PUMPSURGE Review — A No-Caffeine Pre-Workout?

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PUMPSURGE is one of the many pre-workouts on offer from Jacked Factory, a company based in Newfoundland in Canada, and the tub claims that it will provide “laser focus, muscle growth, powerful pumps, (and) endless endurance.”

What’s interesting is that despite those promises there’s no caffeine or stimulants anywhere to be found in the product. So what does it offer?

Shop Pump Surge.

PUMPSURGE Nutrition & Ingredients

There’s no calorie information, but one tub provides citrulline (4g), betaine anhydrous (2.5g), glycerol powder (1.25g), rhodiola rosea (200mg), alpha GPC (100mg), black pepper fruit extract (5mg) and Huperzine A, made from toothed clubmoss aerial parts extract (50mcg). I’ll discuss all their effects in the next section.

The other ingredients are just an array of natural and artificial flavors, sweeteners, and anti-caking agents. Note that it contains the artificial sweeteners sucralose and acesulfame potassium, which some people try to avoid. On the plus side, it’s naturally colored with fruit and vegetable juice.

PUMPSURGE Benefits & Effectiveness

There are quite a few ingredients that are linked to power output here, specifically the betaine anhydrous, alpha GPC, and to a lesser extent the citrulline — the latter is usually used for improving blood flow, but there’s some evidence that it can also affect power.

I really liked the rhodiola rosea. It’s a Scandinavian plant that has a pretty strong link with improved focus and reduced fatigue. (It’s also a main ingredient in Optimum Nutrition’s Gold Standard Pre-Workout.)

There’s not so much evidence behind the toothed clubmoss, a plant that’s often used for its purported effect on focus. There haven’t been a lot of human studies.

The glycerol has a link with endurance and it might improve hydration, and finally, the black pepper extract helps everything else to absorb better.

The main issue I had with this product is that a couple of the dosages aren’t very well supported by evidence. There’s 100mg of Alpha GPC (the few studies that have shown an effect on power used over 500mg) and the citrulline is pretty low as well, with studies suggesting you need about 50 percent more per dose to have an acute effect on a workout.

The other ingredients seem to be dosed pretty effectively, except for the toothed clubmoss, of which there’s little consensus on what would constitute an effective dose.

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You can pick up 20 servings for $25, or $1.25 per serving. That’s somewhat pricy; most pre-workouts cost between 80 cents and $1 per serving.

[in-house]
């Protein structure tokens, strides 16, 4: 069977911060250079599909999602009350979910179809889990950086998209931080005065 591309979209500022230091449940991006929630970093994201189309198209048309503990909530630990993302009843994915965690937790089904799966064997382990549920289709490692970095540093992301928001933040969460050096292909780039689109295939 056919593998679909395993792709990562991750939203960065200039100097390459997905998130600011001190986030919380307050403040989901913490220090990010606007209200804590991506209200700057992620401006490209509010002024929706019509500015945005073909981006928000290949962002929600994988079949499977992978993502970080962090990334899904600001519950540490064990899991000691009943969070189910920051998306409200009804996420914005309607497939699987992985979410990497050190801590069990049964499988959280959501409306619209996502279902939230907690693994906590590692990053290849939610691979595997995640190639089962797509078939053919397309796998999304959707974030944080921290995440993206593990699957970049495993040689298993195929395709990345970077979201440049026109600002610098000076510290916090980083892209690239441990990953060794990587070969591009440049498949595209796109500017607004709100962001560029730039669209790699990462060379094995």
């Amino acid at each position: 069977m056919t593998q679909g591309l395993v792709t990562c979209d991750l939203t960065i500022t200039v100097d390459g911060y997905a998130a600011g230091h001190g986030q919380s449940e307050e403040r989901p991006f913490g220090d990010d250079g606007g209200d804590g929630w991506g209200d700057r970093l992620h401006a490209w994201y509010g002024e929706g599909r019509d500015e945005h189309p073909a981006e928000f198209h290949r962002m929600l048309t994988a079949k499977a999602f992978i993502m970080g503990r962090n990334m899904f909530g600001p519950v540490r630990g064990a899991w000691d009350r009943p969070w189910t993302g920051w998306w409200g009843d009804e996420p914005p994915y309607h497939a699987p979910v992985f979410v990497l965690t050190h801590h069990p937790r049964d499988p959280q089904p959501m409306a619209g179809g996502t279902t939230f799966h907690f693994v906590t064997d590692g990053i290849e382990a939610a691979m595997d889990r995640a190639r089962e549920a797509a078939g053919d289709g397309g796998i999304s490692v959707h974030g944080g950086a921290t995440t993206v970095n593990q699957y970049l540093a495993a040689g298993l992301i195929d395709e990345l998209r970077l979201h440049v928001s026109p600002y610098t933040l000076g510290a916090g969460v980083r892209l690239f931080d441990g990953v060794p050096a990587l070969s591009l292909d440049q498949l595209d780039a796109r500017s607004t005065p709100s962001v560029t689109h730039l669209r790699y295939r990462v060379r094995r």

I picked up the Cherry Limeade flavor, which was tasty, though a lot heavier on the cherry than the lime. The aftertaste had a slightly bubblegum-like flavor, but overall I’d say it was like cherry-flavored candy.

The Takeaway

As far as caffeine-free pre-workouts go, there are more potent options on the market but there aren’t many that are this cheap, so I’d feel comfortable recommending it as a way to boost your workout without taking stimulants. Given the solid doses of betaine, rhodiola, glycerol, and black pepper, it’s a decent choice for athletes who want to reduce their caffeine intake.

Pump Surge

Per Serving: $1.25










  • High doses of ingredients linked to power output
  • May improve endurance and hydration
  • Naturally colored


  • Low in citrulline and alpha GPC
  • Expensive
  • Artificial flavors, sweeteners


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Nick is a content producer and journalist with over seven years’ experience reporting on four continents. His first articles about health were on a cholera outbreak in rural Kenya while he was reporting for a French humanitarian organization. His next writing job was covering the nightlife scene in Shanghai. He’s written on a lot of different kinds of things, but his passion for health ultimately led him to cover it full time.Shanghai was where he managed to publish his first health related article (it was on managing diarrhea), he then went on to produce a radio documentary about bodybuilding in Australia before he finished his Master’s degrees in Journalism and International Relations and headed to New York City. Here, he’s been writing on health full time for more than five years for outlets like Men's Health, VICE, and Popular Science.Nick’s interest in health kind of comes from an existential angle: how are we meant to live? How do we reach our potential? Does the body influence the mind? (Believe it or not, his politics Master’s focused on religion.)Questions like these took him through a lot of different areas of health and fitness like gymnastics, vegetarianism, kettlebell training, fasting, CrossFit, Paleo, and so on, until he realized (or decided) that strength training fit best with the ideas of continuous, measurable self improvement.At BarBend his writing focuses a little more on nutrition and long-form content with a heaping dose of strength training. His underlying belief is in the middle path: you don’t have to count every calorie and complete every workout in order to benefit from a healthy lifestyle and a stronger body. Plus, big traps are cool.